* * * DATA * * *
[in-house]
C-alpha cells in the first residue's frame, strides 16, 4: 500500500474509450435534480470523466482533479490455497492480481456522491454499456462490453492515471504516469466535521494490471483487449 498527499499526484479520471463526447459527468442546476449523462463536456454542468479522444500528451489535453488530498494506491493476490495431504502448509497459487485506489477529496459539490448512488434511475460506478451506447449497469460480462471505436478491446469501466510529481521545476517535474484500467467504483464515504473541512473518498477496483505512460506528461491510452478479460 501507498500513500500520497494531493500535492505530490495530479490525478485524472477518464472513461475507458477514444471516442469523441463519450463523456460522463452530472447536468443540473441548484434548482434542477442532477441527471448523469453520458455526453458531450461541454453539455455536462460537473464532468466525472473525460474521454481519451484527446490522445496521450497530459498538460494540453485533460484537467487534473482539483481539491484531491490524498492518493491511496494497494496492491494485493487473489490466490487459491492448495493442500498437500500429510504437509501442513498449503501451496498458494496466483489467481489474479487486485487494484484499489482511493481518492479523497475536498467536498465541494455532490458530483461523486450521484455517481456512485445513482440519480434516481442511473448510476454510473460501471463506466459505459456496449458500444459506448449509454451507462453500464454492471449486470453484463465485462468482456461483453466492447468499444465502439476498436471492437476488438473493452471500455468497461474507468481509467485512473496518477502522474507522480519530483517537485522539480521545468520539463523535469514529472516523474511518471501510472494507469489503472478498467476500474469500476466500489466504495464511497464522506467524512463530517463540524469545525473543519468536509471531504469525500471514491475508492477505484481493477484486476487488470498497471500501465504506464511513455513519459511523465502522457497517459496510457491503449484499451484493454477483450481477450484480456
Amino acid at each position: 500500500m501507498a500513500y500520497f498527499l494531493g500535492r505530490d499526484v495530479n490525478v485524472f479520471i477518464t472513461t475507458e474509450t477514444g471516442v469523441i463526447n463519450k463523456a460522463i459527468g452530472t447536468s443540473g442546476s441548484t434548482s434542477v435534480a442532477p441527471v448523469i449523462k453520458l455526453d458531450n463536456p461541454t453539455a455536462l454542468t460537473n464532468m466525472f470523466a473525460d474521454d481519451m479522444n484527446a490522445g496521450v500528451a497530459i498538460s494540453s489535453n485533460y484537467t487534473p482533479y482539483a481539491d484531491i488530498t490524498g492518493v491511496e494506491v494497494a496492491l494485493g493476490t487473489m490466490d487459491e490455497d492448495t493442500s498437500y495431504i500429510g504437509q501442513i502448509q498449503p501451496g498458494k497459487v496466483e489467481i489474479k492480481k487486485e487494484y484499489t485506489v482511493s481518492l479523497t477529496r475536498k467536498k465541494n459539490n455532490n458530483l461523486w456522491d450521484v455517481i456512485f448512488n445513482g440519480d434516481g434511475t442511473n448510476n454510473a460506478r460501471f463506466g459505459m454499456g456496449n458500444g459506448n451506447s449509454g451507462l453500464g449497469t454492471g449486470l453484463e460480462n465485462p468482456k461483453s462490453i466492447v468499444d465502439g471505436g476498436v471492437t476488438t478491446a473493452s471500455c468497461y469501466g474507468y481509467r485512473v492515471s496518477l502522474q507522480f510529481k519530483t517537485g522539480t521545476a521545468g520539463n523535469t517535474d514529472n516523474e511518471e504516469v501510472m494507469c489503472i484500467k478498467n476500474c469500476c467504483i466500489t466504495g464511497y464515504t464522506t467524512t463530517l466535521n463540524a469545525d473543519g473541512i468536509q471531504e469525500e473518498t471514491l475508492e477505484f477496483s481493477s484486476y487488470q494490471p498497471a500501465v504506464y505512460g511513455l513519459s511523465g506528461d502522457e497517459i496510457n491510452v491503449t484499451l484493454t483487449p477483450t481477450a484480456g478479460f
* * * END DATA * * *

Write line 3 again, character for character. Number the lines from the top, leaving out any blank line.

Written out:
Amino acid at each position: 500500500m501507498a500513500y500520497f498527499l494531493g500535492r505530490d499526484v495530479n490525478v485524472f479520471i477518464t472513461t475507458e474509450t477514444g471516442v469523441i463526447n463519450k463523456a460522463i459527468g452530472t447536468s443540473g442546476s441548484t434548482s434542477v435534480a442532477p441527471v448523469i449523462k453520458l455526453d458531450n463536456p461541454t453539455a455536462l454542468t460537473n464532468m466525472f470523466a473525460d474521454d481519451m479522444n484527446a490522445g496521450v500528451a497530459i498538460s494540453s489535453n485533460y484537467t487534473p482533479y482539483a481539491d484531491i488530498t490524498g492518493v491511496e494506491v494497494a496492491l494485493g493476490t487473489m490466490d487459491e490455497d492448495t493442500s498437500y495431504i500429510g504437509q501442513i502448509q498449503p501451496g498458494k497459487v496466483e489467481i489474479k492480481k487486485e487494484y484499489t485506489v482511493s481518492l479523497t477529496r475536498k467536498k465541494n459539490n455532490n458530483l461523486w456522491d450521484v455517481i456512485f448512488n445513482g440519480d434516481g434511475t442511473n448510476n454510473a460506478r460501471f463506466g459505459m454499456g456496449n458500444g459506448n451506447s449509454g451507462l453500464g449497469t454492471g449486470l453484463e460480462n465485462p468482456k461483453s462490453i466492447v468499444d465502439g471505436g476498436v471492437t476488438t478491446a473493452s471500455c468497461y469501466g474507468y481509467r485512473v492515471s496518477l502522474q507522480f510529481k519530483t517537485g522539480t521545476a521545468g520539463n523535469t517535474d514529472n516523474e511518471e504516469v501510472m494507469c489503472i484500467k478498467n476500474c469500476c467504483i466500489t466504495g464511497y464515504t464522506t467524512t463530517l466535521n463540524a469545525d473543519g473541512i468536509q471531504e469525500e473518498t471514491l475508492e477505484f477496483s481493477s484486476y487488470q494490471p498497471a500501465v504506464y505512460g511513455l513519459s511523465g506528461d502522457e497517459i496510457n491510452v491503449t484499451l484493454t483487449p477483450t481477450a484480456g478479460f